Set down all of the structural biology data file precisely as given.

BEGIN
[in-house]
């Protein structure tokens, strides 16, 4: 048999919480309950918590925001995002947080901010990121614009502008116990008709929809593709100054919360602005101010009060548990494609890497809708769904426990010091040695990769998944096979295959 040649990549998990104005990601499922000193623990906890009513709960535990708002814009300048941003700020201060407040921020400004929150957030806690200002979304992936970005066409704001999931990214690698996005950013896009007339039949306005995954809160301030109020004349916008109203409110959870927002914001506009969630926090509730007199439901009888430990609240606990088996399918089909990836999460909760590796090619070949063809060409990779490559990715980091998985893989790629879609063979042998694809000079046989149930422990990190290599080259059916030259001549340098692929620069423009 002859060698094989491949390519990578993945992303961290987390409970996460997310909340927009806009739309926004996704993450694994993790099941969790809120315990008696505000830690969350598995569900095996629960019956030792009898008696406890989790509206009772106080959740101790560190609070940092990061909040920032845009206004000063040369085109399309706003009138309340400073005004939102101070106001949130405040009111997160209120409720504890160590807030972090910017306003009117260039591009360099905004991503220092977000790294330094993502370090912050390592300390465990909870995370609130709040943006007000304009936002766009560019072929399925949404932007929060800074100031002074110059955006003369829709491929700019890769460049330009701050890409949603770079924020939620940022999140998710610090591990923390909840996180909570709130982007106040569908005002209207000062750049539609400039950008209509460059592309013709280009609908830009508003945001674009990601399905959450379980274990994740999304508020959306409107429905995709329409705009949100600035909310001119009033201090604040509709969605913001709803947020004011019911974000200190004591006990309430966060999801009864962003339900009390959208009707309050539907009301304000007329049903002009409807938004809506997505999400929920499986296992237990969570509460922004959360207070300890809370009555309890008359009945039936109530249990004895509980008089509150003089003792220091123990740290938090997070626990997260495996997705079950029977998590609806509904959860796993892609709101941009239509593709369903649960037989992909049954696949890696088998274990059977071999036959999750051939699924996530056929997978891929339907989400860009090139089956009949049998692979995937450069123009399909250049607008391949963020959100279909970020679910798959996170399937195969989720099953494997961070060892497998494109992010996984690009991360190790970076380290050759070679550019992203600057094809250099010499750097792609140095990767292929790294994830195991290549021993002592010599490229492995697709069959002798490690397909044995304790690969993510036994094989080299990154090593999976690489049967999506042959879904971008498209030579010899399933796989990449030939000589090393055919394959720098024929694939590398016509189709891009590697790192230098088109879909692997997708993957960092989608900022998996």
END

[in-house]
């Protein structure tokens, strides 16, 4: 048999919480309950918590925001995002947080901010990121614009502008116990008709929809593709100054919360602005101010009060548990494609890497809708769904426990010091040695990769998944096979295959 040649990549998990104005990601499922000193623990906890009513709960535990708002814009300048941003700020201060407040921020400004929150957030806690200002979304992936970005066409704001999931990214690698996005950013896009007339039949306005995954809160301030109020004349916008109203409110959870927002914001506009969630926090509730007199439901009888430990609240606990088996399918089909990836999460909760590796090619070949063809060409990779490559990715980091998985893989790629879609063979042998694809000079046989149930422990990190290599080259059916030259001549340098692929620069423009 002859060698094989491949390519990578993945992303961290987390409970996460997310909340927009806009739309926004996704993450694994993790099941969790809120315990008696505000830690969350598995569900095996629960019956030792009898008696406890989790509206009772106080959740101790560190609070940092990061909040920032845009206004000063040369085109399309706003009138309340400073005004939102101070106001949130405040009111997160209120409720504890160590807030972090910017306003009117260039591009360099905004991503220092977000790294330094993502370090912050390592300390465990909870995370609130709040943006007000304009936002766009560019072929399925949404932007929060800074100031002074110059955006003369829709491929700019890769460049330009701050890409949603770079924020939620940022999140998710610090591990923390909840996180909570709130982007106040569908005002209207000062750049539609400039950008209509460059592309013709280009609908830009508003945001674009990601399905959450379980274990994740999304508020959306409107429905995709329409705009949100600035909310001119009033201090604040509709969605913001709803947020004011019911974000200190004591006990309430966060999801009864962003339900009390959208009707309050539907009301304000007329049903002009409807938004809506997505999400929920499986296992237990969570509460922004959360207070300890809370009555309890008359009945039936109530249990004895509980008089509150003089003792220091123990740290938090997070626990997260495996997705079950029977998590609806509904959860796993892609709101941009239509593709369903649960037989992909049954696949890696088998274990059977071999036959999750051939699924996530056929997978891929339907989400860009090139089956009949049998692979995937450069123009399909250049607008391949963020959100279909970020679910798959996170399937195969989720099953494997961070060892497998494109992010996984690009991360190790970076380290050759070679550019992203600057094809250099010499750097792609140095990767292929790294994830195991290549021993002592010599490229492995697709069959002798490690397909044995304790690969993510036994094989080299990154090593999976690489049967999506042959879904971008498209030579010899399933796989990449030939000589090393055919394959720098024929694939590398016509189709891009590697790192230098088109879909692997997708993957960092989608900022998996």